This latter is the subject of 1 Corinthians 14. The gift of tongues was what seemed to man the most wonderful, and the Corinthians delighted in displaying it. Instead of love seeking the edification of all, it was vanity seeking to display its gifts. They were real gifts – gifts of the Spirit. And here, beloved brethren, is the solemn thing for us to weigh, that there may be the power of the Spirit for service, without the living guidance of the Spirit in its exercise. The latter there can only be where self is crucified, and Christ everything to the soul. The object of the Holy Spirit is not to glorify the poor earthen vessel which contains His gifts; but by the humble, gracious, self-renouncing use of these gifts to glorify Christ from whom they flow; and this is accomplished in the edification of the whole body. How beautiful is this self-renunciation in Paul! Possessed of every gift, with what singleness of heart he sought not to exhibit his gifts, but to exalt his Lord, and edify the saints. "I thank my God, I speak with tongues more than ye all: yet in the church I had rather speak five words with my understanding, that by my voice I might teach others also, than ten thousand words in an unknown tongue".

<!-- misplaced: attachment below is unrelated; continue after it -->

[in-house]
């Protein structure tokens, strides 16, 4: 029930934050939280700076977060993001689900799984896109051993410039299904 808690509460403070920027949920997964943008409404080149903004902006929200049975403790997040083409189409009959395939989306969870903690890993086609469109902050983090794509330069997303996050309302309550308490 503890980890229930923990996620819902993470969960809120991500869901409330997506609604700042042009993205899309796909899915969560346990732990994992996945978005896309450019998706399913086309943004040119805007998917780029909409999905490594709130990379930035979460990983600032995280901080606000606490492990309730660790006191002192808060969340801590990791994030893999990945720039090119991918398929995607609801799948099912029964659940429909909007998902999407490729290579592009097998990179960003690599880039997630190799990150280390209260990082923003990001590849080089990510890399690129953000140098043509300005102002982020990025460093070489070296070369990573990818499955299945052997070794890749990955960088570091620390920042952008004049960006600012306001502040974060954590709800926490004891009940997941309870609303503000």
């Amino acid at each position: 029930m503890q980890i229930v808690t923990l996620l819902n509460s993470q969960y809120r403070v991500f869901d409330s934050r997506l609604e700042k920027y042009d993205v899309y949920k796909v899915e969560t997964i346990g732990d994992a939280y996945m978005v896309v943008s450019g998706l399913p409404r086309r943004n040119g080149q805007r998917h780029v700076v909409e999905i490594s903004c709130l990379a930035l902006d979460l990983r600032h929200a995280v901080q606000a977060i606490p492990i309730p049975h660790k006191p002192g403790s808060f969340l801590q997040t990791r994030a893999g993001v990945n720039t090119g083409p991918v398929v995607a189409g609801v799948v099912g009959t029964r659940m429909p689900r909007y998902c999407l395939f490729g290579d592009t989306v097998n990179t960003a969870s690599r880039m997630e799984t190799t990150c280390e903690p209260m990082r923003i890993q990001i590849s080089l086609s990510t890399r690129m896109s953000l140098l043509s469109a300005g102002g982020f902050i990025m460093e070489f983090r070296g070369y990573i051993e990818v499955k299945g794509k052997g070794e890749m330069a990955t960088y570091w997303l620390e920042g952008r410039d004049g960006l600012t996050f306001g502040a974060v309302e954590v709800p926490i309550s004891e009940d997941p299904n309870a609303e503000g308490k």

How forcible from the pen of such an one, those words of the Holy Ghost, "Let all things be done unto edifying". "Even so ye, forasmuch as ye are zealous of spiritual gifts, seek that ye may excel to the edifying of the church". Then again, every servant to be faithful must act under his master’s directions. Hence the importance of what was so much pressed in my last, that if I act in the assembly of the saints, it must be on no lower ground than that of a full and solemn persuasion in my own soul before God, that it is my Master’s present will I should so act. "For I say, through the grace given unto me, to every man that is among you, not to think of himself more highly than he ought to think; but to think soberly, according as God hath dealt to every man the measure of faith", Romans 12: 3. The measure of what I do is to be the measure of faith God has given me; and God will take care that His servants know thus what He would have them do. Nothing less than a firm and solemn conviction that it is His will, can be a warrant for my acting in the assembly, or indeed anywhere besides, as the servant of God.